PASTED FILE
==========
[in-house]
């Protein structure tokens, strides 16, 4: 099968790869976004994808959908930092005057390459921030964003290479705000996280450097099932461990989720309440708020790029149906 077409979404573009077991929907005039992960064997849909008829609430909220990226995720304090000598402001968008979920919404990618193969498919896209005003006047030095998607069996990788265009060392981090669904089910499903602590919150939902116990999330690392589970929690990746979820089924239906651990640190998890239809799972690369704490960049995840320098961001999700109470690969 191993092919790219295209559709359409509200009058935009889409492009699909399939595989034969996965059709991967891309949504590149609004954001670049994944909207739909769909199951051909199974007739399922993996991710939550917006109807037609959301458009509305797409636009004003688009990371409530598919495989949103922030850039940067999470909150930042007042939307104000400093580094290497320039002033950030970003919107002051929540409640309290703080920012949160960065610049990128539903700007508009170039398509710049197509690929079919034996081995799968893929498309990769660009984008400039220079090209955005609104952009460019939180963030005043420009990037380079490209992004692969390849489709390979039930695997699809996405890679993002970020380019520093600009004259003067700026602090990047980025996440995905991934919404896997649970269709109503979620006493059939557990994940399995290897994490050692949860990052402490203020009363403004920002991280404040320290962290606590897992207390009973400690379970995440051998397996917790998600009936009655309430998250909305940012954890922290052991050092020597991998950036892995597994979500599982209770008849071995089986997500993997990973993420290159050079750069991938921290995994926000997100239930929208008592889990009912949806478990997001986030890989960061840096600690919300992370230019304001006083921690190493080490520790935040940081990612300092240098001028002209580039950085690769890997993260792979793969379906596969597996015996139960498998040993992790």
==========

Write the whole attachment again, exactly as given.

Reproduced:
[in-house]
């Protein structure tokens, strides 16, 4: 099968790869976004994808959908930092005057390459921030964003290479705000996280450097099932461990989720309440708020790029149906 077409979404573009077991929907005039992960064997849909008829609430909220990226995720304090000598402001968008979920919404990618193969498919896209005003006047030095998607069996990788265009060392981090669904089910499903602590919150939902116990999330690392589970929690990746979820089924239906651990640190998890239809799972690369704490960049995840320098961001999700109470690969 191993092919790219295209559709359409509200009058935009889409492009699909399939595989034969996965059709991967891309949504590149609004954001670049994944909207739909769909199951051909199974007739399922993996991710939550917006109807037609959301458009509305797409636009004003688009990371409530598919495989949103922030850039940067999470909150930042007042939307104000400093580094290497320039002033950030970003919107002051929540409640309290703080920012949160960065610049990128539903700007508009170039398509710049197509690929079919034996081995799968893929498309990769660009984008400039220079090209955005609104952009460019939180963030005043420009990037380079490209992004692969390849489709390979039930695997699809996405890679993002970020380019520093600009004259003067700026602090990047980025996440995905991934919404896997649970269709109503979620006493059939557990994940399995290897994490050692949860990052402490203020009363403004920002991280404040320290962290606590897992207390009973400690379970995440051998397996917790998600009936009655309430998250909305940012954890922290052991050092020597991998950036892995597994979500599982209770008849071995089986997500993997990973993420290159050079750069991938921290995994926000997100239930929208008592889990009912949806478990997001986030890989960061840096600690919300992370230019304001006083921690190493080490520790935040940081990612300092240098001028002209580039950085690769890997993260792979793969379906596969597996015996139960498998040993992790």